Edit: don't forget that AC is much more efficient than heating. With AC you are looking to change the temperature by at most 35 degrees and you are moving heat, so you are getting a multiplier there. With heating, you are heating from freezing or below for most places.
> Edit: don't forget that AC is much more efficient than heating. With AC you are looking to change the temperature by at most 35 degrees and you are moving heat, so you are getting a multiplier there. With heating, you are heating from freezing or below for most places.
Its also incredibly efficient if you're using a geothermal system to pull cold out of the ground vs pushing heat into existing hot air with a compressor.
It can be, assuming you are in the right location in the world. The problem is cost efficiency: you are talking about tens of thousands of dollars for a system that will only pay for itself in a decade (often times; in some situations this is the perfect answer). Geothermal is no silver bullet unfortunately. There is physical efficiency, and there is economic efficiency.
I don't live alone, and I live in a place where the weather occasionally dips to -30F wind chill (and in summer occasionally hits 90F), so I understand hot and cold weather. I have a family and pets.
Literally every single person who commented on this has completely and 100% failed to read a single word I wrote. You're wrong, you're missing the point, and it seems like you're intentionally being obtuse.
Sorry if this sounds snappy, but I've read and re-read my original post over and over again and I'm not seeing why everyone interprets it as me telling them AC and heat isn't necessary. Things like "It would be nice to re-think the necessity of AC, as well" and "There has to be a way to cool me down in the summer without needing to cool my entire house" don't mean "turn off your climate control", they mean "let's get better climate control".
Your comment is exactly the kind of thinking that I was arguing against. Right now we need AC and heat for the entire house. Just a few years ago, we needed gasoline to power our cars and just a few decades ago we needed a dedicated room to run a calculator.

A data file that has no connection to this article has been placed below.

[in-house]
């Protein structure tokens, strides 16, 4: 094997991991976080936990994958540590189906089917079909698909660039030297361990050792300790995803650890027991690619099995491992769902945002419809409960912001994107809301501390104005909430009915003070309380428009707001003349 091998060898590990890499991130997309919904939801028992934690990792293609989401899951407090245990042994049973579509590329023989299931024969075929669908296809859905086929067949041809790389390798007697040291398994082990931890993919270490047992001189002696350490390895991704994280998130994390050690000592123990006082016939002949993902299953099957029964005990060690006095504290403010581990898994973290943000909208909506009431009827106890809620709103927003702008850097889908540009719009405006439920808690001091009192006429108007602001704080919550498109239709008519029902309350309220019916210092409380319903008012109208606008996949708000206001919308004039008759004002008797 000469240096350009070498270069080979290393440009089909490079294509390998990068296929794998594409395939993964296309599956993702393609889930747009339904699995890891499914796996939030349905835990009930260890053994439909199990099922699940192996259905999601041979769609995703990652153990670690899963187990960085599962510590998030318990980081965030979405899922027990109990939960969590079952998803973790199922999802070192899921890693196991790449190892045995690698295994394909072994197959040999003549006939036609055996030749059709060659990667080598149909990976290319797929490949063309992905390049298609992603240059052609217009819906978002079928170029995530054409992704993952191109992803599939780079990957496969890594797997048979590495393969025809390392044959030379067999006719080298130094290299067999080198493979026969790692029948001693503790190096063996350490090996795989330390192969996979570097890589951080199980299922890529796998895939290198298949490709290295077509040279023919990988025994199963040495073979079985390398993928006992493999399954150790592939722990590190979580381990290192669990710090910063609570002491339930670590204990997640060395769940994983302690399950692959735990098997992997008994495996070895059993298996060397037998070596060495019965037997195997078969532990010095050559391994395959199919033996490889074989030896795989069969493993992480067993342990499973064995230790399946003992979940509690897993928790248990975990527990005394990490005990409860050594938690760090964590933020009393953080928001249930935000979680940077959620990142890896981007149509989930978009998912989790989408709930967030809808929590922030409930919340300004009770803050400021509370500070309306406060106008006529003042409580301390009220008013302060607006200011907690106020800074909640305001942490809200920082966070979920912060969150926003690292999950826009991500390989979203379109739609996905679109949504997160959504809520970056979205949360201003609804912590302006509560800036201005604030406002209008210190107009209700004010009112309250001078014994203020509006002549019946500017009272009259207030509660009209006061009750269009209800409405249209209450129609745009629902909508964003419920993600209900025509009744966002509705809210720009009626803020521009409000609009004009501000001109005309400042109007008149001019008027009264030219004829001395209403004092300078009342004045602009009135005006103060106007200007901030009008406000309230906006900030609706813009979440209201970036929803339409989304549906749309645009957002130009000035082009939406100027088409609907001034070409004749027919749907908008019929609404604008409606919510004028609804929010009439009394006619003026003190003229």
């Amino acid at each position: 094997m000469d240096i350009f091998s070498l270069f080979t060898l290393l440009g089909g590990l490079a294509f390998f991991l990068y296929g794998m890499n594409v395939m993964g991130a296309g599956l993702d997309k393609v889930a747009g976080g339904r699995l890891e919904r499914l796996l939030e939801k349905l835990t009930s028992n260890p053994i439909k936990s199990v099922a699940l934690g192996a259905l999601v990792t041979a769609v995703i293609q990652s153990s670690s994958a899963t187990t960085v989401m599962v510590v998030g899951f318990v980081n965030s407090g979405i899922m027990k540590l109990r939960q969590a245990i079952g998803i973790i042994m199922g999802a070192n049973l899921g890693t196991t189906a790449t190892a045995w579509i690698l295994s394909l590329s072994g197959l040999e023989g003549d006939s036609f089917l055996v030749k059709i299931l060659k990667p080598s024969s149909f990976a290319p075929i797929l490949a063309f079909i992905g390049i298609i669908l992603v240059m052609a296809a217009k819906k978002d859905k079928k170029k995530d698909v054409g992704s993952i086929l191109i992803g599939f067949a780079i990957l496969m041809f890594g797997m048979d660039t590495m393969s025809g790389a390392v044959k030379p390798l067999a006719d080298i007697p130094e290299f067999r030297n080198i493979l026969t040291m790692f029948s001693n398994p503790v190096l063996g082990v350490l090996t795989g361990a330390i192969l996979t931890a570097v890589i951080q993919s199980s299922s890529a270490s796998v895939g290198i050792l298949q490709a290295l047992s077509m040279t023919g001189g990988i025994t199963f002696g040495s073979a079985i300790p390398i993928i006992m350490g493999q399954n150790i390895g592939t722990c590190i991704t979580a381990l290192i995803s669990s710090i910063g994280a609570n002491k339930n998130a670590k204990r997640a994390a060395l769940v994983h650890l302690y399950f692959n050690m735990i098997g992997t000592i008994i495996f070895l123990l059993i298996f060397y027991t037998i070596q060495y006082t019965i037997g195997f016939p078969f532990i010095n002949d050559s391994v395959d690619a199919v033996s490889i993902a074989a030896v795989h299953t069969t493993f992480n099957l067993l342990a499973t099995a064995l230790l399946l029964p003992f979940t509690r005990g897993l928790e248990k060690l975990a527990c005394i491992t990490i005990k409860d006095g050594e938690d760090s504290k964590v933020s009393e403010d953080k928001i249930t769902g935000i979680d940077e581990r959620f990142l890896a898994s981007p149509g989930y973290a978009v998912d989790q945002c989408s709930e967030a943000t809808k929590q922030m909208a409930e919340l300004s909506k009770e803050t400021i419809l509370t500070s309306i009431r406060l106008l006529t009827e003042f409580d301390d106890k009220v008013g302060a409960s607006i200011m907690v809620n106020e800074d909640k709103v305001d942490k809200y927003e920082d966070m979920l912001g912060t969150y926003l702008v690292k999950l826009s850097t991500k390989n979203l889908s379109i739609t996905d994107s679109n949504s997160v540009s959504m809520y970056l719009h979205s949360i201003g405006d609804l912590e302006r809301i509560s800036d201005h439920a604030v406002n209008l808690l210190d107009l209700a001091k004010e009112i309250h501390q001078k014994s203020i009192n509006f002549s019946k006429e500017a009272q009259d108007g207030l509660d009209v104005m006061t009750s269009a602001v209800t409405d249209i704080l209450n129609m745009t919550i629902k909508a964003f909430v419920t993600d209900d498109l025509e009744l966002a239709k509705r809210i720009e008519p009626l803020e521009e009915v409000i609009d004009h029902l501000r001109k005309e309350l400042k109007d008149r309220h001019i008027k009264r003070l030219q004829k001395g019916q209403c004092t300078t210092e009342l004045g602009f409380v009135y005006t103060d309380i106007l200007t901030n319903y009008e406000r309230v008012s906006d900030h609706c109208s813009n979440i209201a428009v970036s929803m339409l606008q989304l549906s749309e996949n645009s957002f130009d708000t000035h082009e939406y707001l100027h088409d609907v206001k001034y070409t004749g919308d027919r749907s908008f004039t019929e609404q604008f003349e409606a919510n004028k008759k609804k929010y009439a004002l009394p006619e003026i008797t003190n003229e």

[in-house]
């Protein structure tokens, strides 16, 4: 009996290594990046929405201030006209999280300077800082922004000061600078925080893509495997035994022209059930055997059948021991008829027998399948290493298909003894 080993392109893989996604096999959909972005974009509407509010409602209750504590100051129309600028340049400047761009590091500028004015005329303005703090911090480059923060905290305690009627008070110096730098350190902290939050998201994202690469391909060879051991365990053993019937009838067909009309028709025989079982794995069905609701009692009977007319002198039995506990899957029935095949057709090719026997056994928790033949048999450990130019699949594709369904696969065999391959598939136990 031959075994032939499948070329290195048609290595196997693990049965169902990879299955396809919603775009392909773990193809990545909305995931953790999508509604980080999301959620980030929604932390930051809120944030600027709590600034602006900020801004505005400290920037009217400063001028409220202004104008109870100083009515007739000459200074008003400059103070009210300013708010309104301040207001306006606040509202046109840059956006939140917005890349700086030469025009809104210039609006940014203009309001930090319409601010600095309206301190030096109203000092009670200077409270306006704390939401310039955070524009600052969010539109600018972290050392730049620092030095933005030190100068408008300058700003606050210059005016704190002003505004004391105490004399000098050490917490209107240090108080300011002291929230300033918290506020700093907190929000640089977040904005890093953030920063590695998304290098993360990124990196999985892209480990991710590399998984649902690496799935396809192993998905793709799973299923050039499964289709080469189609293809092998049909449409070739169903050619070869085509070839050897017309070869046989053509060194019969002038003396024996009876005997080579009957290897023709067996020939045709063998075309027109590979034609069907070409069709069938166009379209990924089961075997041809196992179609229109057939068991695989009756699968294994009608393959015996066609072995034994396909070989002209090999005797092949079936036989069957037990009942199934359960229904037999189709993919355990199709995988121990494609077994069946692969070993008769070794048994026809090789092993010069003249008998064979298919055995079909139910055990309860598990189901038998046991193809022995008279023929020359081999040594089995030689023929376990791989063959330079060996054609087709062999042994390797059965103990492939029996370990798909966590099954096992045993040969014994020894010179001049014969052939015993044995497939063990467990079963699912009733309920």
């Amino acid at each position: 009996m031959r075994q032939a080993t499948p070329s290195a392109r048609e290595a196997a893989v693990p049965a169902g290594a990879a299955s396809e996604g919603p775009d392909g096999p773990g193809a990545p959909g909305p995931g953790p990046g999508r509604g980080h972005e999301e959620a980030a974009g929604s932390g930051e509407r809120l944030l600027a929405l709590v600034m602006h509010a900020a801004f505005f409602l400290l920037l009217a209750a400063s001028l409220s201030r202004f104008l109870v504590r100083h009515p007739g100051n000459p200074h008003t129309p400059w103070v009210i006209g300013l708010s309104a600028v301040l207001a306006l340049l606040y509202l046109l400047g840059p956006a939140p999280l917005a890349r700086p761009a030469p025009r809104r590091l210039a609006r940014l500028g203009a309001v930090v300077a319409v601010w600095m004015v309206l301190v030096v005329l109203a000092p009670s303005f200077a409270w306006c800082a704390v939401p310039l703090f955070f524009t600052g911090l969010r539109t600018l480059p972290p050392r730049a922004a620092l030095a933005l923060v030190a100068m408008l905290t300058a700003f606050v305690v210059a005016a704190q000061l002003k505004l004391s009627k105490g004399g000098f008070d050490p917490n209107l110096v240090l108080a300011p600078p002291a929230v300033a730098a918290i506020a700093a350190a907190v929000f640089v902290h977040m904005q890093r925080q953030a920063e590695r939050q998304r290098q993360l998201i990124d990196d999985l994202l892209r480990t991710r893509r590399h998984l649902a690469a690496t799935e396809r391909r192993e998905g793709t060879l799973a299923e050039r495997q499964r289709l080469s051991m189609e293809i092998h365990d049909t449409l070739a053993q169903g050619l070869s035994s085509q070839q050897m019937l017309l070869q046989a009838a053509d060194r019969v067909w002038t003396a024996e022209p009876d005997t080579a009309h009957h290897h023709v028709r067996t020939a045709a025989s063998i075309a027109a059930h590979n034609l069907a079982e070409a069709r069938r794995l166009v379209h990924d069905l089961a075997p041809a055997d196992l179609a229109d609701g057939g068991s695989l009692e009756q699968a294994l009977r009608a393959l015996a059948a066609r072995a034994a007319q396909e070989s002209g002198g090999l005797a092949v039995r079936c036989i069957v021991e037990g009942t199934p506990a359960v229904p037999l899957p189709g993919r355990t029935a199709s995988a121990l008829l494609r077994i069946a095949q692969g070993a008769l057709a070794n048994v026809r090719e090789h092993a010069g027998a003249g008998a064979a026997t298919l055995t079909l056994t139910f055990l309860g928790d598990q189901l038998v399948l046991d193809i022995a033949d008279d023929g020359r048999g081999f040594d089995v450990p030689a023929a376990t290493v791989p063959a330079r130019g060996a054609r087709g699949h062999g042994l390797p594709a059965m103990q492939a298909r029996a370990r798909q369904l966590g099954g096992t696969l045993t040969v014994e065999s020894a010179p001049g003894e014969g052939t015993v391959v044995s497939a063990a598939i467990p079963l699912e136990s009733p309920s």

I have a coat with a battery that heats up just the coat for when I'm outside in winter. Shrink it to a normal long sleeve shirt that you would wear inside anyway. That's a start. The point is, we need heat/AC now, but are they the best we could possibly do? And is forced air the best we can do?
I believe I understand you correctly. You want some type of smart system to heat/cool only what's necessary. Fair enough, and maybe there is even something to it. I do see problems with it.
If you are talking about a per-room system, latency becomes an issue. If I go from my bedroom to my bathroom, how long must I be in the room until the heat comes on? Moreover, won't turning heat on/off put a lot of strain on the system? This is not convenient. It's an actively worse system than what I have now. Additionally, I'll spend much more energy heating each individual room, unless I have insulated doors and inside walls: another huge expense.
If you are talking about everyone wearing electric coats and blankets and their AC equivalents, forget about it. First, you have to carry a battery pack and charge it every so often. Second, where you used to be able to just turn up the AC a bit and wear shorts, now you have to wear a spacesuit to not suffocate in the summer.
I think HVAC could definitely use innovation, and this goes beyond the really expensive geothermal systems or high efficiency condensers. Boring things like insulation and construction materials is what's going to make a huge difference here. Buildings with good insulation and little air exchange with the outside will use significantly less energy than those with poor insulation. Heating being the #1 consumer of energy in any given house, we need to trap it inside for as long as possible. Remember, it's much easier to insulate a wall that's not moving, sitting, bend, bathing, etc. than a human.